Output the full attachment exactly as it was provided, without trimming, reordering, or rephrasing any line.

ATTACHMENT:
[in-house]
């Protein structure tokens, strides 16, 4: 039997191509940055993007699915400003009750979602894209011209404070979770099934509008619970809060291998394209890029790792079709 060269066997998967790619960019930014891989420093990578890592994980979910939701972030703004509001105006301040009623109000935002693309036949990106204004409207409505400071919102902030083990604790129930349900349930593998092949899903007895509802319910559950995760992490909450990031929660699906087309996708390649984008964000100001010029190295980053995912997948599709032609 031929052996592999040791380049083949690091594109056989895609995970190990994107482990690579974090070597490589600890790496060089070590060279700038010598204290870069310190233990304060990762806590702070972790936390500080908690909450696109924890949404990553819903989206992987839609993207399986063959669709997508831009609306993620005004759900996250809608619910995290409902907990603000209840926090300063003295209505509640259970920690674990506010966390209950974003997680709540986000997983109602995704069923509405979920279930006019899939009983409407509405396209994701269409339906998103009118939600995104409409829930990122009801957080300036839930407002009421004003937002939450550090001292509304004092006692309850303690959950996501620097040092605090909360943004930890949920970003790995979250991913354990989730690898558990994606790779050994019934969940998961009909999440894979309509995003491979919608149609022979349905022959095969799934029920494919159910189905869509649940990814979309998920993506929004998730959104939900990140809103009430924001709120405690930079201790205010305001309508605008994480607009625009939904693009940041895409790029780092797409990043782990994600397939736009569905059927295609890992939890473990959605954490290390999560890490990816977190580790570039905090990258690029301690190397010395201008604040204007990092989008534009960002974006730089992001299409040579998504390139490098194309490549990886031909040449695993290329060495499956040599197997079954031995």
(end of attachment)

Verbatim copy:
[in-house]
């Protein structure tokens, strides 16, 4: 039997191509940055993007699915400003009750979602894209011209404070979770099934509008619970809060291998394209890029790792079709 060269066997998967790619960019930014891989420093990578890592994980979910939701972030703004509001105006301040009623109000935002693309036949990106204004409207409505400071919102902030083990604790129930349900349930593998092949899903007895509802319910559950995760992490909450990031929660699906087309996708390649984008964000100001010029190295980053995912997948599709032609 031929052996592999040791380049083949690091594109056989895609995970190990994107482990690579974090070597490589600890790496060089070590060279700038010598204290870069310190233990304060990762806590702070972790936390500080908690909450696109924890949404990553819903989206992987839609993207399986063959669709997508831009609306993620005004759900996250809608619910995290409902907990603000209840926090300063003295209505509640259970920690674990506010966390209950974003997680709540986000997983109602995704069923509405979920279930006019899939009983409407509405396209994701269409339906998103009118939600995104409409829930990122009801957080300036839930407002009421004003937002939450550090001292509304004092006692309850303690959950996501620097040092605090909360943004930890949920970003790995979250991913354990989730690898558990994606790779050994019934969940998961009909999440894979309509995003491979919608149609022979349905022959095969799934029920494919159910189905869509649940990814979309998920993506929004998730959104939900990140809103009430924001709120405690930079201790205010305001309508605008994480607009625009939904693009940041895409790029780092797409990043782990994600397939736009569905059927295609890992939890473990959605954490290390999560890490990816977190580790570039905090990258690029301690190397010395201008604040204007990092989008534009960002974006730089992001299409040579998504390139490098194309490549990886031909040449695993290329060495499956040599197997079954031995």